Both 23andMe and deCODEme (using my 23andMe data) have interpreted my SNP results to indicate that I have a greatly increased genetic risk for Type 2 Diabetes.Â This post interprets the information from both companies and applies some of the primary research that the companies relied upon to predict my risk.Â Hopefully, this information will be useful to me as I strive to more completely understand my own risk factors, and will be useful to others as an example of using SNP data to potentially understand more about your health.
I. The Genetics
My 23andMe analysis makes it clear that I have an elevated risk for type 2 diabetes:
And, upon clicking upon the link, I receive the following additional information:
deCODEme, which used my 23andMe data, provides a similar interpretation:
I’ve been playing with 23andMe’s Relative Finder this week, since it’s now in open beta. It’s been interesting hearing from 6th to 10th cousins from around the world, and we’re working to find ancestors in common. I’m looking forward to identifying – for the first time – a piece of autosomal DNA that came from a specific ancestor.
While in the beta period, the number of relatives is limited to 1000 (I currently have 173 with only 5 in the 3rd to 7th cousin range), and you can only contact other people who have opted in for the beta test. So if you have a 23andMe account, please opt in to the beta test via the following instructions (kind provided by Ann Turner):
1. Open the page https://www.23andme.com/user/profile/ and check the checkbox near “Name:” and click on the blue “Save Changes” button.
2. Open the page https://www.23andme.com/user/edit/privacy/ and UNcheck the checkbox near “I do not want to receive sharing invitations from anyone.”
3. Open the page https://www.23andme.com/you/relfinder/ and check the checkbox near “Highlight my profile in Relative Finder to show that I’m interested in making connections with potential relatives.”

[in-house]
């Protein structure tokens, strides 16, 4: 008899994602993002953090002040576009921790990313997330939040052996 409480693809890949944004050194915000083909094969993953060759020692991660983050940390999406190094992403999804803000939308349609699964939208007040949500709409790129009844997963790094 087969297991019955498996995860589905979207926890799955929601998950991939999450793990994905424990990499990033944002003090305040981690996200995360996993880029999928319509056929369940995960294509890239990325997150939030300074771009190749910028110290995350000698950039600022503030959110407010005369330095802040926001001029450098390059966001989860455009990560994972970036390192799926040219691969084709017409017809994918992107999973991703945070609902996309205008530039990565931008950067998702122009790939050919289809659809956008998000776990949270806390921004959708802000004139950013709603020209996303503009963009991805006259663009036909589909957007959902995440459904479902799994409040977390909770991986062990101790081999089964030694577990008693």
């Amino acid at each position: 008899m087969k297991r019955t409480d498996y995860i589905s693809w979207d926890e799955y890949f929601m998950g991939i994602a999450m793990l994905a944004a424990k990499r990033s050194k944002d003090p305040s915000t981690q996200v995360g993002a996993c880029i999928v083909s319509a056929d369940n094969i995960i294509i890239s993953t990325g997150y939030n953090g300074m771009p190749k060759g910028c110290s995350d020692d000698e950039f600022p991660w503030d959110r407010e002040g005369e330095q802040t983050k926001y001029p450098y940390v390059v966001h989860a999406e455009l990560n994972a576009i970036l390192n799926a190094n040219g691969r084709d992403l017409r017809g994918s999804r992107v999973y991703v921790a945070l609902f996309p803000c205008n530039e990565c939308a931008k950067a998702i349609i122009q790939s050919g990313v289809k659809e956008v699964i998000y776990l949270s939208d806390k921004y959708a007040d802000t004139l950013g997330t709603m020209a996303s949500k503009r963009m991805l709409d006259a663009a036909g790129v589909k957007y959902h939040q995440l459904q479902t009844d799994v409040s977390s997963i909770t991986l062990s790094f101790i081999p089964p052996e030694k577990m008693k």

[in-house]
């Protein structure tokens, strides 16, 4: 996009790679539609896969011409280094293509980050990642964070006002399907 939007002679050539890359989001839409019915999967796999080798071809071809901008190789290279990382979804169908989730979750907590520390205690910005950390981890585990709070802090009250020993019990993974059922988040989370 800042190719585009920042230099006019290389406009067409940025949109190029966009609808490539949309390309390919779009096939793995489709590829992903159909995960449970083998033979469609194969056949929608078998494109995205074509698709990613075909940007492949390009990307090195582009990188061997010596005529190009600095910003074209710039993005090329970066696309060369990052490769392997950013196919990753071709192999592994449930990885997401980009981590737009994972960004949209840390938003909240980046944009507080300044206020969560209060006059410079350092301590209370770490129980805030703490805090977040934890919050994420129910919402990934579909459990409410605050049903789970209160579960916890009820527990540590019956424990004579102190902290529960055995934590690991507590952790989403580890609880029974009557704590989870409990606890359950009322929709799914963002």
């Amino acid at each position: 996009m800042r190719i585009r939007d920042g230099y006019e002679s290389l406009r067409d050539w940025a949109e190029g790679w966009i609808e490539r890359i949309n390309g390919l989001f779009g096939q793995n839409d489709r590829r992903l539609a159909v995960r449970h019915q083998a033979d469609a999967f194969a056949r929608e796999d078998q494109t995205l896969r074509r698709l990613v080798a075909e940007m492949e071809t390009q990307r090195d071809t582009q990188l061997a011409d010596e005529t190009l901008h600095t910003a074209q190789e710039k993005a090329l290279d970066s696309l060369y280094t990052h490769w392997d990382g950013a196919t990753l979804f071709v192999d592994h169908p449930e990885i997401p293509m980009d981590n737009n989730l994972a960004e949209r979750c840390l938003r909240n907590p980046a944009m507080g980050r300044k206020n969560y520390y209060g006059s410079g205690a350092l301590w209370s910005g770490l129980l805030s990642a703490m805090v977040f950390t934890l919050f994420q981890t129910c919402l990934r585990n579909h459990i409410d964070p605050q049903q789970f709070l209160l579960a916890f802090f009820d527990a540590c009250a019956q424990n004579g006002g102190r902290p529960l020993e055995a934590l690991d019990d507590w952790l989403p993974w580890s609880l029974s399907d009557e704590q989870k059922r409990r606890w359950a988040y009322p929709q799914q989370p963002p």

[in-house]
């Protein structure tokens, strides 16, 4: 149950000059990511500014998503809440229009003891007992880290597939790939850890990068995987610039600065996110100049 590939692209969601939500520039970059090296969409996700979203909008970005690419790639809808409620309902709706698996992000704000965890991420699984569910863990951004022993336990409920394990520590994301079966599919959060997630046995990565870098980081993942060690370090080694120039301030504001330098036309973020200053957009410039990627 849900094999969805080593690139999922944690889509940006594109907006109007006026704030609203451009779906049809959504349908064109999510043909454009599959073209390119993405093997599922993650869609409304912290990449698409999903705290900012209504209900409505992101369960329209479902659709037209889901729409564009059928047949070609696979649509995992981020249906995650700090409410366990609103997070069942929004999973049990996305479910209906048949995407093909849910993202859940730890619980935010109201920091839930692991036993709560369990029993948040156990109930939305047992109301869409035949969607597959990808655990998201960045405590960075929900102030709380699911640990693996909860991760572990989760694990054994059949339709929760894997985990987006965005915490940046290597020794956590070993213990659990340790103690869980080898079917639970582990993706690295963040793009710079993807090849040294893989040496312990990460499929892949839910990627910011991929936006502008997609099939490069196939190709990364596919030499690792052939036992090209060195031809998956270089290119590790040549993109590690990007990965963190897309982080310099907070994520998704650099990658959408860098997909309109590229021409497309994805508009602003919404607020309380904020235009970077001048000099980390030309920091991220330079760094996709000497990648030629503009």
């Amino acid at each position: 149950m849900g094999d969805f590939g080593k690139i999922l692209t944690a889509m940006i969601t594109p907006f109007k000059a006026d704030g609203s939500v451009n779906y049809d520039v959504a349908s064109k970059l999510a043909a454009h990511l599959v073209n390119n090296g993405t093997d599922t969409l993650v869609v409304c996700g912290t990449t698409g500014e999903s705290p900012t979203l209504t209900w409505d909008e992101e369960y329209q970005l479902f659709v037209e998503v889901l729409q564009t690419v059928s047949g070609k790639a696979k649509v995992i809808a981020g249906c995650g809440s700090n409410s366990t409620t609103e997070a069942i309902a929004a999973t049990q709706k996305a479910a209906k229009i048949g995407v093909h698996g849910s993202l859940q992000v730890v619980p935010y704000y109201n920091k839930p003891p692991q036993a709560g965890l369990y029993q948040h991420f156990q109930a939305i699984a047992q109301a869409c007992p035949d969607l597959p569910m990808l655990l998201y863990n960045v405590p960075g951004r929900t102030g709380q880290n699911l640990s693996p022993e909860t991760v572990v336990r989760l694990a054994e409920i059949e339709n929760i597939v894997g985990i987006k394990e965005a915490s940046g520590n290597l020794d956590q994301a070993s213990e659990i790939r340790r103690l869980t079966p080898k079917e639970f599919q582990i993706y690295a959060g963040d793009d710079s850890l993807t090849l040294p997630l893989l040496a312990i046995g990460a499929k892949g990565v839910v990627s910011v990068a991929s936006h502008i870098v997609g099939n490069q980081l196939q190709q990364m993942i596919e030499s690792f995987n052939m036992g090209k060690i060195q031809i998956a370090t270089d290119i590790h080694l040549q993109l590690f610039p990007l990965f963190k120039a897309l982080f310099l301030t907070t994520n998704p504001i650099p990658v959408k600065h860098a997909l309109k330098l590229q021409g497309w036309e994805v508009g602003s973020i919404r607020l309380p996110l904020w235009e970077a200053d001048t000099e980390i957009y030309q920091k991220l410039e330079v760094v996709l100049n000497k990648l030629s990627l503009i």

Megan Smolenyak has been very busy the past couple of weeks sharing her research of Michelle Obama’s genealogy. Genealogy Insider posted this video of Megan on the CBS Early Show on October 8th. The YouTube video is described as: “The New York Times traced Michelle Obama’s five generation path from slavery to the White House. Harry Smith spoke to Megan Smoleyak the genealogist who uncovered the first lady’s family tree.”
A much more in-depth video is available from the always interesting RootsTelevision at “Michelle Obama’s Roots.”
In the May 2010 issue of Family Tree Magazine, the editors will name the 40 Best Genealogy Blogs.Â Last month many of my readers nominated this blog for the list, which I appreciate greatly!
As of today you can vote to narrow down the top 130 nominated blogs to about 80 blogs, which the editors will then reduce to 40.Â The blogs have been placed into 10 different categories.Â There is more information about the categories and blogs here.
If you have a moment, please feel free to vote for The Genetic Genealogist in the genetic genealogy category!Â Voting takes place from October 5th through November 5th, and you can vote as often as you like.Â Thank you!